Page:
The successful treatment of childhood cancer is one of the true success stories of our times. It is not that long ago that it was extremely distressing to work with children fighting cancer because they invariably died. It is therefore not surprising that the word “cancer” evokes more negative feelings than any other word in English literature. However recent advances over the past 20 years or so have changed the scenario dramatically. With early diagnosis and appropriate treatment, not only can most of these children be cured, they can also hope to live normal lives. The results of treatment for children are far superior to those of adults. The success achieved in the management of childhood cancer is often called the “medical miracle” of our times.
Childhood cancer is rare in comparison to cancer in adulthood. Only 1 child in 600 is likely to develop cancer before the age of 15. Again the pattern of childhood cancers is very different from that in adults. Blood cancers and cancers of the lymph glands are the commonest cancers in childhood followed by brain tumors. With optimal treatment upto 70% can be cured. For certain cancers (e.g. Hodgkins’ disease and Wilm’s Tumor the results can be as good as 80-90%). Unfortunately this is not the scenario in our country even when treatment is entirely affordable. The reasons are many but primarily include delay in diagnosis, inability to afford treatment and sub-optimal treatment being given even for families where costs may not necessarily be an issue. It is important to remember that the cost of treatment for some of the eminently curable childhood cancers is not very high and may be affordable for a significant proportion of patients. Also a number of organisations both nationally and internationally are putting in major efforts to help children fighting cancer. It may be a long time before we can offer appropriate treatment to all children fighting cancer. However, we have to make a start at encouraging early diagnosis, prompt referral to the specialist, and improving the quality of treatment being delivered.
Adult cancers in a large number of cases are life-style related (e.g. smoking, chewing tobacco/supari, alcohol etc.). Efforts can there be made to reduce the incidence of cancer by increasing public awareness about adult cancer and prevent it from happening. On the other hand the exact reasons why some children develop cancer are still unclear. In a very small proportion there may be a familial predisposition but by and large there is very little that can be done to prevent childhood cancer. Efforts therefore have to be directed at encouraging early diagnosis and developing facilities that provide appropriate treatment. It is an undeniable fact that that there is a huge hesitation even amongst paediatricians to entertain the diagnosis of cancer in children even when there are obvious pointers in that direction. The “caution signs” that must alert one to the possible diagnosis of cancer are:
Persistent fever for no obvious reason
Loss of appetite, weight loss
Swelling in the neck, underarms, above the thighs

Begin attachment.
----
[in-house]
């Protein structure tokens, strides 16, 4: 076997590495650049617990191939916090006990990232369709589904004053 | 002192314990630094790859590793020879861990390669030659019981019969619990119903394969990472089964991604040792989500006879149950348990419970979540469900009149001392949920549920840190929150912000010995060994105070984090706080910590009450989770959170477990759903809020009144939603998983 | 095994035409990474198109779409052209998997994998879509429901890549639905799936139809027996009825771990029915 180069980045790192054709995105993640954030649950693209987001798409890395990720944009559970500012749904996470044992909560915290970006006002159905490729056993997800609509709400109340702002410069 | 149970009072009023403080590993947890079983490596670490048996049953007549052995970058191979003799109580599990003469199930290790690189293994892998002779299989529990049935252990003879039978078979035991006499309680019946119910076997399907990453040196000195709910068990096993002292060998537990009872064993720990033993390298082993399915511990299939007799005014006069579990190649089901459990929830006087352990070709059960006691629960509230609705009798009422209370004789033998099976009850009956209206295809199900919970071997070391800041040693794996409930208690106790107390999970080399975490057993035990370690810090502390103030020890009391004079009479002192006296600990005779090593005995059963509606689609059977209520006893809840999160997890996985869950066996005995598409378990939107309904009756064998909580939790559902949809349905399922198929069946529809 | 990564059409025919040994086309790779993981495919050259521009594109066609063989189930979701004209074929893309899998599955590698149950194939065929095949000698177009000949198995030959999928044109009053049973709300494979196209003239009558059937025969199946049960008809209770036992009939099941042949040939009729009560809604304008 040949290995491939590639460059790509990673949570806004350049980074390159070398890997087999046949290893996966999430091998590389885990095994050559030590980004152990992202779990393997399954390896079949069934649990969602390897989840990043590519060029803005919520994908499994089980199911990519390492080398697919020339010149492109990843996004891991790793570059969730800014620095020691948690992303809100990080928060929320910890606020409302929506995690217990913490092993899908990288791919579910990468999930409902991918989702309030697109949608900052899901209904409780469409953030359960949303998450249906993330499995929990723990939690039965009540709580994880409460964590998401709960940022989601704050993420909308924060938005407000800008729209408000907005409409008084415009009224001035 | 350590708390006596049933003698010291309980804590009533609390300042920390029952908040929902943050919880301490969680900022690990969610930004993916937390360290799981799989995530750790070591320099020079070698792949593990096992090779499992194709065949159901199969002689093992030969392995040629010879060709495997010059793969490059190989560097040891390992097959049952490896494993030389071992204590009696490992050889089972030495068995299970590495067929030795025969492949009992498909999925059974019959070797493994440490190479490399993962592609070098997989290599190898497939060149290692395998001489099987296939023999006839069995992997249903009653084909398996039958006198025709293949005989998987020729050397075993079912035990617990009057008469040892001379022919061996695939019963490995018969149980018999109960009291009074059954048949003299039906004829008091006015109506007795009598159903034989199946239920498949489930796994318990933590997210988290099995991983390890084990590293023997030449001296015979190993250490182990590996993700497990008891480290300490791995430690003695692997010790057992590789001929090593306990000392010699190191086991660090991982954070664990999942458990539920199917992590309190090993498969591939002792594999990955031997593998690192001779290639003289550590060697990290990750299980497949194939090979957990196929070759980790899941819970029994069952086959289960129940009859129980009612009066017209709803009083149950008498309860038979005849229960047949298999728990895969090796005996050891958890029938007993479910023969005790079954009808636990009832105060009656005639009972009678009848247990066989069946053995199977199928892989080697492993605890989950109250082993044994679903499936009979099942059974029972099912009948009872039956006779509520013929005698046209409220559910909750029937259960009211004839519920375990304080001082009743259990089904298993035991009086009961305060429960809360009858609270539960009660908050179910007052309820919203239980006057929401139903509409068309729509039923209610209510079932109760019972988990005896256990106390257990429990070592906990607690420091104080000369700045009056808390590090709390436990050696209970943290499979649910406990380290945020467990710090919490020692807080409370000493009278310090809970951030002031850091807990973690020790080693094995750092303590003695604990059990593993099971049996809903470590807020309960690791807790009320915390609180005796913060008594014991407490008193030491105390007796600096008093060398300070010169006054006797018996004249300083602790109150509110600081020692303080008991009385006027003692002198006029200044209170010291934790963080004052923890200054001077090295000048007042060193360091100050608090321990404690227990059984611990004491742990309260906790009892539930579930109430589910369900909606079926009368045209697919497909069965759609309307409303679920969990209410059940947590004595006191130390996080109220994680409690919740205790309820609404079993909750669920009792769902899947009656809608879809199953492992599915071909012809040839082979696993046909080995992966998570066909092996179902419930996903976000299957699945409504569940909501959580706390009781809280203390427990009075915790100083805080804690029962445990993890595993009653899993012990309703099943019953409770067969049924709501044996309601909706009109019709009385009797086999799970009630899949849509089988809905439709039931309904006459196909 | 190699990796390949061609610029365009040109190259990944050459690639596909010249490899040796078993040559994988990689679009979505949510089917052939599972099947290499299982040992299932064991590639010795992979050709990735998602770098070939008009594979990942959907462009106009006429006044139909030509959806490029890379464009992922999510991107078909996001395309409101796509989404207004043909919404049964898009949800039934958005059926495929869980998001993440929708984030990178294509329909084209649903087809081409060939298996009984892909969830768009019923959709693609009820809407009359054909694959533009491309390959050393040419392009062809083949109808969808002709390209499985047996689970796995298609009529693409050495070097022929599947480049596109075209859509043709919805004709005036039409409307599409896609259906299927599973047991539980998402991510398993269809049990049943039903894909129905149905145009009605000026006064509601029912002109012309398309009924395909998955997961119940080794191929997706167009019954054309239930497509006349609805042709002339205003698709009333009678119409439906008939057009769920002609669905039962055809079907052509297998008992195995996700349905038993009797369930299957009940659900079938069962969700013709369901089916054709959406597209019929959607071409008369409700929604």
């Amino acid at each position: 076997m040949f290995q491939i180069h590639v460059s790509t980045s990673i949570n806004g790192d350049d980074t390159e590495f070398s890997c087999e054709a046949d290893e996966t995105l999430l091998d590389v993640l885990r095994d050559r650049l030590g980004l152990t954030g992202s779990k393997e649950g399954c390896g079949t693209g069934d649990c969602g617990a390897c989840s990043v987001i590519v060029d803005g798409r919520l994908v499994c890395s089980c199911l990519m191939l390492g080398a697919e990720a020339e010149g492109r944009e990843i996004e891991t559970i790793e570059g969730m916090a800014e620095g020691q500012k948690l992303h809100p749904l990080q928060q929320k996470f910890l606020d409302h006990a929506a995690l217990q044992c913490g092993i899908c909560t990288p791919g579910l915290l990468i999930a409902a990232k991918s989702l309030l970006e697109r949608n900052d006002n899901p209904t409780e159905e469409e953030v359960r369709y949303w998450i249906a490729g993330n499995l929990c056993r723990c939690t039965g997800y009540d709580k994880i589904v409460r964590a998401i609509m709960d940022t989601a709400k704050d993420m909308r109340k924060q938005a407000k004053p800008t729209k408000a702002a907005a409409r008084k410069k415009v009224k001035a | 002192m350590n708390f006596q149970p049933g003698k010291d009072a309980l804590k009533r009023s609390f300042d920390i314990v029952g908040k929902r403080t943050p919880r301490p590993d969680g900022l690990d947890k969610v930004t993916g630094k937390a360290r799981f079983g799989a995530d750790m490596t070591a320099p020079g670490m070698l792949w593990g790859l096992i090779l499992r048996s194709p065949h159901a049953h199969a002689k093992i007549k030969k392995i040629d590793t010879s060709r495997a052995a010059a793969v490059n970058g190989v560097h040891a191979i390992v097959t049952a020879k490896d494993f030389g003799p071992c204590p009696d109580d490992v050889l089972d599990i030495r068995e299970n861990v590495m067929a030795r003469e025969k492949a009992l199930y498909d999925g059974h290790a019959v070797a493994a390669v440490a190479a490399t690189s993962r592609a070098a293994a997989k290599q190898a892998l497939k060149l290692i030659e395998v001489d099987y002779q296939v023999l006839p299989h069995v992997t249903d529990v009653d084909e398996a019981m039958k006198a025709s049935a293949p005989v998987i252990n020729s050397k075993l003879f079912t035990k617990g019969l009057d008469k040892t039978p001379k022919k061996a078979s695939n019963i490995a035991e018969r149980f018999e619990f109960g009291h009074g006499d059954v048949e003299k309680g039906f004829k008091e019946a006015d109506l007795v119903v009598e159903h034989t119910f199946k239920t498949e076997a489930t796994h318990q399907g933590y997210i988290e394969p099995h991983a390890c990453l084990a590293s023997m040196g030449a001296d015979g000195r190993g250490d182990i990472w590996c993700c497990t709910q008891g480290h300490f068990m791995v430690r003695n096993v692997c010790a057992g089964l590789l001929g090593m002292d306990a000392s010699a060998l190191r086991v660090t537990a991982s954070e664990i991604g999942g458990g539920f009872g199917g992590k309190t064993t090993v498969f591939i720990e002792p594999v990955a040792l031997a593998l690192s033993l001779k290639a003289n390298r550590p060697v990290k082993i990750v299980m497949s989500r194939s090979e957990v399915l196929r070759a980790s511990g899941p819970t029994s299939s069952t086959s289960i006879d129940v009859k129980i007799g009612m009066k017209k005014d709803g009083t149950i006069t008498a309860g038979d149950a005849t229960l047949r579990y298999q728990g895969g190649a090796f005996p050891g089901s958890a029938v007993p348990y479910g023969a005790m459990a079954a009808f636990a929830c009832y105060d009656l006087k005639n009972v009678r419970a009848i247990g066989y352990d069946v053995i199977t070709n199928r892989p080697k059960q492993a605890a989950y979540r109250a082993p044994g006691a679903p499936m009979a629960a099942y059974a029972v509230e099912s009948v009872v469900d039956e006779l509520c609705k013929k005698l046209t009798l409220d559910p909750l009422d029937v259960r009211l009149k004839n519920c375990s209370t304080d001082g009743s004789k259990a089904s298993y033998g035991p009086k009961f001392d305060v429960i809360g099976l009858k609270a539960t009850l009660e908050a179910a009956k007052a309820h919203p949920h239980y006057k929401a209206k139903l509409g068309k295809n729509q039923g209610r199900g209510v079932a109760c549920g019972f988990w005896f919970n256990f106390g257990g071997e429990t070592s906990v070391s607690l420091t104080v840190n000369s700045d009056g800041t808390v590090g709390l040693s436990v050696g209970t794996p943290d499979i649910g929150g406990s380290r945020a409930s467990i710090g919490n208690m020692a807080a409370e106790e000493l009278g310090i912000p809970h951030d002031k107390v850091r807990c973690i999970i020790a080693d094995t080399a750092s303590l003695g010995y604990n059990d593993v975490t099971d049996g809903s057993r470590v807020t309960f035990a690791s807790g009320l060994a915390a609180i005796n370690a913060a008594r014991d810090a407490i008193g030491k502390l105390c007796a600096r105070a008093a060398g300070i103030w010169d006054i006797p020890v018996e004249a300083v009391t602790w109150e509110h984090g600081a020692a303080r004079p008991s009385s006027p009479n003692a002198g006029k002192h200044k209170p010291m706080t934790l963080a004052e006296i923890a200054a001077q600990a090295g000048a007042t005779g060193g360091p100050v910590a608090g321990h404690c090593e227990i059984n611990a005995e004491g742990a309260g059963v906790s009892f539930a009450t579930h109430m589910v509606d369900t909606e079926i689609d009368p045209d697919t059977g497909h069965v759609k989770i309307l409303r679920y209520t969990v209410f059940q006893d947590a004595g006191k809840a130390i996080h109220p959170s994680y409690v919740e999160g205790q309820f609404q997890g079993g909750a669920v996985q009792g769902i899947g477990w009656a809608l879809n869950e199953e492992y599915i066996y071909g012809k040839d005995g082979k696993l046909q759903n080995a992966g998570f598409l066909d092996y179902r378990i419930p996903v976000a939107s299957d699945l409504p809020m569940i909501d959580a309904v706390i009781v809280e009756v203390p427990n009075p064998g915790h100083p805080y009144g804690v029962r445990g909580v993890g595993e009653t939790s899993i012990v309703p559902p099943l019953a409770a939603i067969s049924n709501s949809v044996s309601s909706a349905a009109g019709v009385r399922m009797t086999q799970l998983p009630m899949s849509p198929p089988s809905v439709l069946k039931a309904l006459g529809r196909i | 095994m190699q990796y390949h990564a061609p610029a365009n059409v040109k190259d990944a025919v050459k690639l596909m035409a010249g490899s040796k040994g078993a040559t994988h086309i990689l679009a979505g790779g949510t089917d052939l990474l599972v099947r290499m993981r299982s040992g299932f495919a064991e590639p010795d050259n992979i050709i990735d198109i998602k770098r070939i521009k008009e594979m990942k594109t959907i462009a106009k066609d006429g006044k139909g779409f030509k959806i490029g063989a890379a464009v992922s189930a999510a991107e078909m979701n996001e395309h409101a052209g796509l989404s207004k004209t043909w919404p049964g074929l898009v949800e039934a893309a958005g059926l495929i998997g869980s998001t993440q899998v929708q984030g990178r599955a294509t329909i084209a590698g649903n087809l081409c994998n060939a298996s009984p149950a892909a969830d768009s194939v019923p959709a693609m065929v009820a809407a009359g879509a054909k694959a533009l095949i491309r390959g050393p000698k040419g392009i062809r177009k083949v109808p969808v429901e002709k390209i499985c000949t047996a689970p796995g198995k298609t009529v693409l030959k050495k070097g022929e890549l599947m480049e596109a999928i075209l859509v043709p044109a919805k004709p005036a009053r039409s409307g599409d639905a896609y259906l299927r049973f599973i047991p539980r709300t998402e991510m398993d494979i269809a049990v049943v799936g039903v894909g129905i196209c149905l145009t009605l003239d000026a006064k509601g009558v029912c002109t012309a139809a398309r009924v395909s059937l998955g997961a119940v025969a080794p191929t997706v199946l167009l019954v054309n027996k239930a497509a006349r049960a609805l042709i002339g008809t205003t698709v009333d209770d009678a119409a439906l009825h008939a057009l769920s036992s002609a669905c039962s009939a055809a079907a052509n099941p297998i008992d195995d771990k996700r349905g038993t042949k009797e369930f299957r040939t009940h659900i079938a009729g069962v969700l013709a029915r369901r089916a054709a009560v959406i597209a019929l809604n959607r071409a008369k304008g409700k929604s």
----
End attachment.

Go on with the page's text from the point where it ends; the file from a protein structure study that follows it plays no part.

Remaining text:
Distension of the abdomen (stomach)
Persistent headache associated with vomiting
Severe anemia or bleeding from any site
Presence of any of these may not necessarily mean cancer but should alert one to the possibility. The intensity of treatment and the overall chances of cure both depend on the stage of the disease. The earlier the diagnosis, better the results.
Children who survive cancer have their entire life to live. All efforts need to be made to decrease the chances of any disabling long-term side effects from the treatments. All modern treatment protocols take this into account. It is also important to bear in mind what a small child burdened with the diagnosis of cancer must go through. The whole experience can be highly traumatic for them. Efforts therefore need to be made to minimise this trauma as far as possible. However hiding the diagnosis from them is not the answer. Often families do this to protect the children. It is a fact, though, that when the truth is hidden from children, what they tend to think and believe is far worse than the truth. The correct approach therefore is to be honest with them but positive. It amazes all parents how well children cope with the truth and hardship. Their courage in adversity gives tremendous strength to the parents to cope.
In summary, a large proportion of childhood cancers are curable. Even when they are not curable a lot can be done to prolong their life and also ensure that they do not suffer any distressing symptoms. The media also has to play its role. Popular hindi movies and television serials continue to treat cancer as a death sentence. This is far from the truth especially for children. There is a glaring need to change this attitude. Where treatment is feasible there is no reason for us to have results inferior to anywhere in the world. As doctors working with these children we believe that “if we care enough, we will cure enough”. There are plenty of survivors even in our midst to tell the tale that this battle can be won.